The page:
On August 22nd and 23rd, a stakeholder workshop to kick off the GroFutures comparative study in the Iullemmeden basin was held at Université Abdou Moumouni in Niamey, Niger. During this workshop, IGRAC and the GroFutures Team facilitated a session of the Groundwater Serious Game that was attended by 28 participants. Among the participants of the game session, there were researchers from the university (professors and students), local authorities, hydraulic engineers from local organisations as well as farmers using groundwater to irrigate their crops. The game session, which featured simultaneous translation into French and Haoussa, helped the project team and the stakeholders to better understand the groundwater dynamics and the challenges to be faced in the coming years.
After the session the team had the opportunity to discuss the experience during the game session and to highlight the importance of opening up the discussion of sustainable and joint management of the groundwater resources as a shared resource (domestic and irrigation uses, surface water versus groundwater). The Groundwater Serious Game session also proportioned a good integration of the stakeholders of the Iullemmeden basin in a lucid and dynamic way.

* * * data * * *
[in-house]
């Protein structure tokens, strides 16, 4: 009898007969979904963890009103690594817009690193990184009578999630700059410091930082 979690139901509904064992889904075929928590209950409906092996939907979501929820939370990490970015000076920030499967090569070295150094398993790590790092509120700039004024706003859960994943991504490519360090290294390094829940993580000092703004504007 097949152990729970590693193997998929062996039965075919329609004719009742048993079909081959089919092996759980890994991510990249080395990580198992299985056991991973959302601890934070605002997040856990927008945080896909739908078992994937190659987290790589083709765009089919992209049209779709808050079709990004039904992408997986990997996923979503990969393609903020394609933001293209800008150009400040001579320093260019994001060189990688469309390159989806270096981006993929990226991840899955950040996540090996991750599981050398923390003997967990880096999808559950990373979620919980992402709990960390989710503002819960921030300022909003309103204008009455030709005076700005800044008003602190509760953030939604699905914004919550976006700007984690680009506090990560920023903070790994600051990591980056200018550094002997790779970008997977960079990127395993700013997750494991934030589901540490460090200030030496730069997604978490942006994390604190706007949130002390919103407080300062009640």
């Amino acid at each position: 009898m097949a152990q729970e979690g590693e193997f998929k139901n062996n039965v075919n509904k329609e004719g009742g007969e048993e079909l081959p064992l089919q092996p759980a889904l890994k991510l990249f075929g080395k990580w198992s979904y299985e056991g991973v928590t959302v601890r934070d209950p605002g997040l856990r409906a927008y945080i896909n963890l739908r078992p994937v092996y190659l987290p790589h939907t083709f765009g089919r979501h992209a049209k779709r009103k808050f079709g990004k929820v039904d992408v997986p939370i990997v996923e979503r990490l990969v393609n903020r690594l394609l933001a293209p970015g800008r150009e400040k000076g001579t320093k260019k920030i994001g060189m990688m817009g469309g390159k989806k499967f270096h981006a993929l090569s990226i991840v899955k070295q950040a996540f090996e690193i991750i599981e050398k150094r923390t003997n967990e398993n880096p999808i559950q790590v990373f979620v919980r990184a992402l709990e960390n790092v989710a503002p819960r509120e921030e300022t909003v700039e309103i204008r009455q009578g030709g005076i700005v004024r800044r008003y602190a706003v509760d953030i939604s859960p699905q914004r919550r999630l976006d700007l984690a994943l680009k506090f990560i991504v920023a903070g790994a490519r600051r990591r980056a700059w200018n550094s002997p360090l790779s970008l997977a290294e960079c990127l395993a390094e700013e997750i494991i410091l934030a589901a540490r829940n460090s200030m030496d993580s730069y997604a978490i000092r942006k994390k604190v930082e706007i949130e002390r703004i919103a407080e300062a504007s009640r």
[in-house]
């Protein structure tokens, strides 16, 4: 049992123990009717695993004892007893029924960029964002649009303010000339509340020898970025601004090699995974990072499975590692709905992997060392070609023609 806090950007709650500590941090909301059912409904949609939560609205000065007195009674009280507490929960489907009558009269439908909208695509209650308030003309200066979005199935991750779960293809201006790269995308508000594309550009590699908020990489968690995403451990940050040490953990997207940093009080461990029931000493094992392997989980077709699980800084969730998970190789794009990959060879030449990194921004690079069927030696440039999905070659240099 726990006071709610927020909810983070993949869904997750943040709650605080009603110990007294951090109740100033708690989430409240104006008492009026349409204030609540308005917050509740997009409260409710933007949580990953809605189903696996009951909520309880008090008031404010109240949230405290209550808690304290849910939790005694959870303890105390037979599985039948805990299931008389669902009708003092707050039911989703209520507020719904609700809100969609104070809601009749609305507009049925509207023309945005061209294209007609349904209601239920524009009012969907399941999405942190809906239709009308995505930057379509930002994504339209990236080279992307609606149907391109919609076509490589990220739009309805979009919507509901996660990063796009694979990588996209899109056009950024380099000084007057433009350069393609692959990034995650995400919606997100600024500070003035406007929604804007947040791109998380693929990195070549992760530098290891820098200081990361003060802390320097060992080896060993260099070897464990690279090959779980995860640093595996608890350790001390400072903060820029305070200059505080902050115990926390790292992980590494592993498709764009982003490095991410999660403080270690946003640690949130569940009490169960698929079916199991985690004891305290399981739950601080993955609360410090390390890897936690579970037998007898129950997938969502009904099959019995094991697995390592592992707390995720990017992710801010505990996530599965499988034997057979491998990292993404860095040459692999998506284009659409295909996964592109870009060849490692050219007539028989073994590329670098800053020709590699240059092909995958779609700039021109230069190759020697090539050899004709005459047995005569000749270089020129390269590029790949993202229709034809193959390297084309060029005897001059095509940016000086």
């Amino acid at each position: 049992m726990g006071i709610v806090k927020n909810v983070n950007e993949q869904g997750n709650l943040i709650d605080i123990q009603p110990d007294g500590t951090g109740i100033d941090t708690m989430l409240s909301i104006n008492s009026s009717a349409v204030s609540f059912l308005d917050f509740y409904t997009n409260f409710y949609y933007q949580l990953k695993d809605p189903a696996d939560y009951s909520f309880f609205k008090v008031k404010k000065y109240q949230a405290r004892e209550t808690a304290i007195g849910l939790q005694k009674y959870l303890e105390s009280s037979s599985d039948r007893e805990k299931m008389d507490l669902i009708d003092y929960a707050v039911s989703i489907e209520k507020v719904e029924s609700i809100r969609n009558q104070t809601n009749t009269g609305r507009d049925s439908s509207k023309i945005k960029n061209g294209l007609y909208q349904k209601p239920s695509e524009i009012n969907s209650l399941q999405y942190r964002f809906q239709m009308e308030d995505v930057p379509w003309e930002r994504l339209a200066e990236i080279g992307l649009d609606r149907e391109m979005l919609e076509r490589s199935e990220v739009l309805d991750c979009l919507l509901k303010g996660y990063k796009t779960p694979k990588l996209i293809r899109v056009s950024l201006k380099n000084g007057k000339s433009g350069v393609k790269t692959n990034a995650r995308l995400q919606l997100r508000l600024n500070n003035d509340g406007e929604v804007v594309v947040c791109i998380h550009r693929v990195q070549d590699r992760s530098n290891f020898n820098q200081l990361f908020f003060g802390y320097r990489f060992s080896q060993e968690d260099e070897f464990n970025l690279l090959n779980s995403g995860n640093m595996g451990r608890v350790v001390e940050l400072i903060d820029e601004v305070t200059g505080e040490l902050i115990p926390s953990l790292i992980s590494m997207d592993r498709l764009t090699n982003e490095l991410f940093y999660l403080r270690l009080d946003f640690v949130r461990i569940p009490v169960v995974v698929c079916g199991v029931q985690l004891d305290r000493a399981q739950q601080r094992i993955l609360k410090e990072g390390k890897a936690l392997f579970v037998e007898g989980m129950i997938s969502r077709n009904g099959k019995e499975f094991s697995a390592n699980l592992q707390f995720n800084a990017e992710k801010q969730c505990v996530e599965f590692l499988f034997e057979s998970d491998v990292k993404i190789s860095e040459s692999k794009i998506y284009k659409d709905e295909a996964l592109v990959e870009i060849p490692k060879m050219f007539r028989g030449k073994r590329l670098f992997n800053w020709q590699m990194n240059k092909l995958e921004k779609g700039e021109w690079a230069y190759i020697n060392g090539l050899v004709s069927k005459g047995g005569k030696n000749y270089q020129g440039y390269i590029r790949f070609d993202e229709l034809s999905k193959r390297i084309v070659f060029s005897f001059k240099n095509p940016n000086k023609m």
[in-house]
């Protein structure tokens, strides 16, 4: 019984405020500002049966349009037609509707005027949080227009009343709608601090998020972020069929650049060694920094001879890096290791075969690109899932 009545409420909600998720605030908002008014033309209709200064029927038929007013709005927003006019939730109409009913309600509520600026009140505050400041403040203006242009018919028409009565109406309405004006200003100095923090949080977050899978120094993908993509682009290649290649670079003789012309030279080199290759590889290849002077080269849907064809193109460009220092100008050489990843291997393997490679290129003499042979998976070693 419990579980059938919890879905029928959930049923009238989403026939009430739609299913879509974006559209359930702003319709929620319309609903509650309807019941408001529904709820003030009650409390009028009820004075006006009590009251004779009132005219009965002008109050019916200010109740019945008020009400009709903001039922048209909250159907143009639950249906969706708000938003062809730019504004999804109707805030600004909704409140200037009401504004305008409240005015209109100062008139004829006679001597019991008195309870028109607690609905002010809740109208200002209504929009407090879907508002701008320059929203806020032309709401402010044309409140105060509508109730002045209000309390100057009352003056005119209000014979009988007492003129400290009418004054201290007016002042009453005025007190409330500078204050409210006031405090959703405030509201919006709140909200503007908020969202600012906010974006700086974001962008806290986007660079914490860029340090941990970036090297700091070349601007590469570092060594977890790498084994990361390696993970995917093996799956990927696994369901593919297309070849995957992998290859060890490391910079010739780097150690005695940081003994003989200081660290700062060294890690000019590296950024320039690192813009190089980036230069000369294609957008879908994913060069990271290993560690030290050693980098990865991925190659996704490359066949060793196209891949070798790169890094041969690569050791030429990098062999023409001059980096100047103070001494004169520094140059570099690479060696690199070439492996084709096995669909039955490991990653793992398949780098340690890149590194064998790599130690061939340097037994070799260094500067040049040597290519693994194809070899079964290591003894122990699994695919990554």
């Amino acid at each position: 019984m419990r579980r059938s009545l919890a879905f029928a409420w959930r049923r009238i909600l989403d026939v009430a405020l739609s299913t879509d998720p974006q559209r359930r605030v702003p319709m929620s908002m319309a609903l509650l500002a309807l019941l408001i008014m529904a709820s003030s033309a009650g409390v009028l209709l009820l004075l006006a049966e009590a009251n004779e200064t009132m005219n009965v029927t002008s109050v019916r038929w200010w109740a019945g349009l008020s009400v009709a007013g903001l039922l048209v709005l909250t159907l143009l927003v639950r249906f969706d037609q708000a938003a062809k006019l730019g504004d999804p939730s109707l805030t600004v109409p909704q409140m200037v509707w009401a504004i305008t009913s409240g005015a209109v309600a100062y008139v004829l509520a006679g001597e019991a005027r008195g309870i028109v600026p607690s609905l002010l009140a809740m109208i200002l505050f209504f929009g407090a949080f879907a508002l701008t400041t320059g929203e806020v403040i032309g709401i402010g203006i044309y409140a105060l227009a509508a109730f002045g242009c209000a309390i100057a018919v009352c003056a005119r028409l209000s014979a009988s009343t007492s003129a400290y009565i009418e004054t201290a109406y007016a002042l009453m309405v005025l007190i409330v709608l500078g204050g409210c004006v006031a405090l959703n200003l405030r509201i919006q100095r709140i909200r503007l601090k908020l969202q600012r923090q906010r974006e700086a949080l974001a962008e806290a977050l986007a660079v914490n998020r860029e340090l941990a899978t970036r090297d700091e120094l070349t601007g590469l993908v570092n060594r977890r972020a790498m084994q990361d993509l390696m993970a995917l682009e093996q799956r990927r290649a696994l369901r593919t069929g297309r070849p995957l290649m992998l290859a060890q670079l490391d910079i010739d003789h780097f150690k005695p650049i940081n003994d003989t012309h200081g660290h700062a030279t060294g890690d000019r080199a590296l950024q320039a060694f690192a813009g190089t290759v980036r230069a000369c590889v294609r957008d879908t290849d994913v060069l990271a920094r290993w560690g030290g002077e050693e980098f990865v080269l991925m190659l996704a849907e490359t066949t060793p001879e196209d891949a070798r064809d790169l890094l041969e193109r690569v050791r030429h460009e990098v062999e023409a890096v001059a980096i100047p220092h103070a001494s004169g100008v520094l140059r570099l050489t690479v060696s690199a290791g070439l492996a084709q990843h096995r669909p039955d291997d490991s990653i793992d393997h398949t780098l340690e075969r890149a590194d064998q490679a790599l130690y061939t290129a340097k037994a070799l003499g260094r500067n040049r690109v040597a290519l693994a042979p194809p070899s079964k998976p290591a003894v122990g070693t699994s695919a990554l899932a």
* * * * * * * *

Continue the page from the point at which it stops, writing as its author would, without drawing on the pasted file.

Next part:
The Serious Game on Improving Groundwater Management Through Cooperation and Collective Action, developed by IGRAC, is being applied to case studies of GroFutures (Groundwater Futures in Sub-Saharan Africa), a 4-year research project, funded by the UK government under its UPGro(Unlocking the Potential of Groundwater for the Poor) programme, seeking to develop the scientific evidence base, tools and participatory processes by which groundwater resources can be used sustainably for poverty alleviation in Sub-Saharan Africa (SSA). This project involves comparative studies in Ethiopia (Upper Awash Basin), Niger and Nigeria (Iullemmeden transboundary Basin) and in Tanzania (Great Ruaha Basin).